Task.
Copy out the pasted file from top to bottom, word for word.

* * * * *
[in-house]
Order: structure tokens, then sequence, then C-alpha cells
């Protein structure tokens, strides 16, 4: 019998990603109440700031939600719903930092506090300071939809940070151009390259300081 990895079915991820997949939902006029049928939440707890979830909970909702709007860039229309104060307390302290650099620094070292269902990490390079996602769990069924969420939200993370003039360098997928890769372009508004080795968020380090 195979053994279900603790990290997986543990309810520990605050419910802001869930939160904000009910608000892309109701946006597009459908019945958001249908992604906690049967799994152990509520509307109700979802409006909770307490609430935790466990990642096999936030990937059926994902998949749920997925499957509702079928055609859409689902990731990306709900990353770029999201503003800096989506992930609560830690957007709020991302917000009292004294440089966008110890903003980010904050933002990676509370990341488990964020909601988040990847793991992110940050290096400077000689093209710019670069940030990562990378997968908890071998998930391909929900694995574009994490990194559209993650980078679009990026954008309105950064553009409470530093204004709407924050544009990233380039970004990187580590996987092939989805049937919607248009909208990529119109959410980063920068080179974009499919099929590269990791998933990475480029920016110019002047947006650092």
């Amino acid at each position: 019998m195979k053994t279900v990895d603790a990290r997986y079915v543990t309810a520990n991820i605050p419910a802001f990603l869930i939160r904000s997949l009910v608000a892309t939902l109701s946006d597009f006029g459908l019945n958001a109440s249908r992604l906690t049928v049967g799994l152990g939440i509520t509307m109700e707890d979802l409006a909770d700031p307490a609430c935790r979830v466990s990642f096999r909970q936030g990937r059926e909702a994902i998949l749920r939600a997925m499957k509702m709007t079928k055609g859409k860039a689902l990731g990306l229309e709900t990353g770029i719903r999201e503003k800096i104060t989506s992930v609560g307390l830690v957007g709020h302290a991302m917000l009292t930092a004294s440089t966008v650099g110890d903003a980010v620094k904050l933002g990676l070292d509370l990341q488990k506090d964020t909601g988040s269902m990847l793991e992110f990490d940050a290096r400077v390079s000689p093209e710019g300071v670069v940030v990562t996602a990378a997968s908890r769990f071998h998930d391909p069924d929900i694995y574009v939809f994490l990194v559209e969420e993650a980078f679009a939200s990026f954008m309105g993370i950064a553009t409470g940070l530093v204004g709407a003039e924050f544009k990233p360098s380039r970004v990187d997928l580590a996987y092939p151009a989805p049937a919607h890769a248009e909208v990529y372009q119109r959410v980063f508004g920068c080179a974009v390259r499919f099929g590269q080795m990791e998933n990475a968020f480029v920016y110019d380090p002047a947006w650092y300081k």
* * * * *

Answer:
[in-house]
Order: structure tokens, then sequence, then C-alpha cells
């Protein structure tokens, strides 16, 4: 019998990603109440700031939600719903930092506090300071939809940070151009390259300081 990895079915991820997949939902006029049928939440707890979830909970909702709007860039229309104060307390302290650099620094070292269902990490390079996602769990069924969420939200993370003039360098997928890769372009508004080795968020380090 195979053994279900603790990290997986543990309810520990605050419910802001869930939160904000009910608000892309109701946006597009459908019945958001249908992604906690049967799994152990509520509307109700979802409006909770307490609430935790466990990642096999936030990937059926994902998949749920997925499957509702079928055609859409689902990731990306709900990353770029999201503003800096989506992930609560830690957007709020991302917000009292004294440089966008110890903003980010904050933002990676509370990341488990964020909601988040990847793991992110940050290096400077000689093209710019670069940030990562990378997968908890071998998930391909929900694995574009994490990194559209993650980078679009990026954008309105950064553009409470530093204004709407924050544009990233380039970004990187580590996987092939989805049937919607248009909208990529119109959410980063920068080179974009499919099929590269990791998933990475480029920016110019002047947006650092």
């Amino acid at each position: 019998m195979k053994t279900v990895d603790a990290r997986y079915v543990t309810a520990n991820i605050p419910a802001f990603l869930i939160r904000s997949l009910v608000a892309t939902l109701s946006d597009f006029g459908l019945n958001a109440s249908r992604l906690t049928v049967g799994l152990g939440i509520t509307m109700e707890d979802l409006a909770d700031p307490a609430c935790r979830v466990s990642f096999r909970q936030g990937r059926e909702a994902i998949l749920r939600a997925m499957k509702m709007t079928k055609g859409k860039a689902l990731g990306l229309e709900t990353g770029i719903r999201e503003k800096i104060t989506s992930v609560g307390l830690v957007g709020h302290a991302m917000l009292t930092a004294s440089t966008v650099g110890d903003a980010v620094k904050l933002g990676l070292d509370l990341q488990k506090d964020t909601g988040s269902m990847l793991e992110f990490d940050a290096r400077v390079s000689p093209e710019g300071v670069v940030v990562t996602a990378a997968s908890r769990f071998h998930d391909p069924d929900i694995y574009v939809f994490l990194v559209e969420e993650a980078f679009a939200s990026f954008m309105g993370i950064a553009t409470g940070l530093v204004g709407a003039e924050f544009k990233p360098s380039r970004v990187d997928l580590a996987y092939p151009a989805p049937a919607h890769a248009e909208v990529y372009q119109r959410v980063f508004g920068c080179a974009v390259r499919f099929g590269q080795m990791e998933n990475a968020f480029v920016y110019d380090p002047a947006w650092y300081k």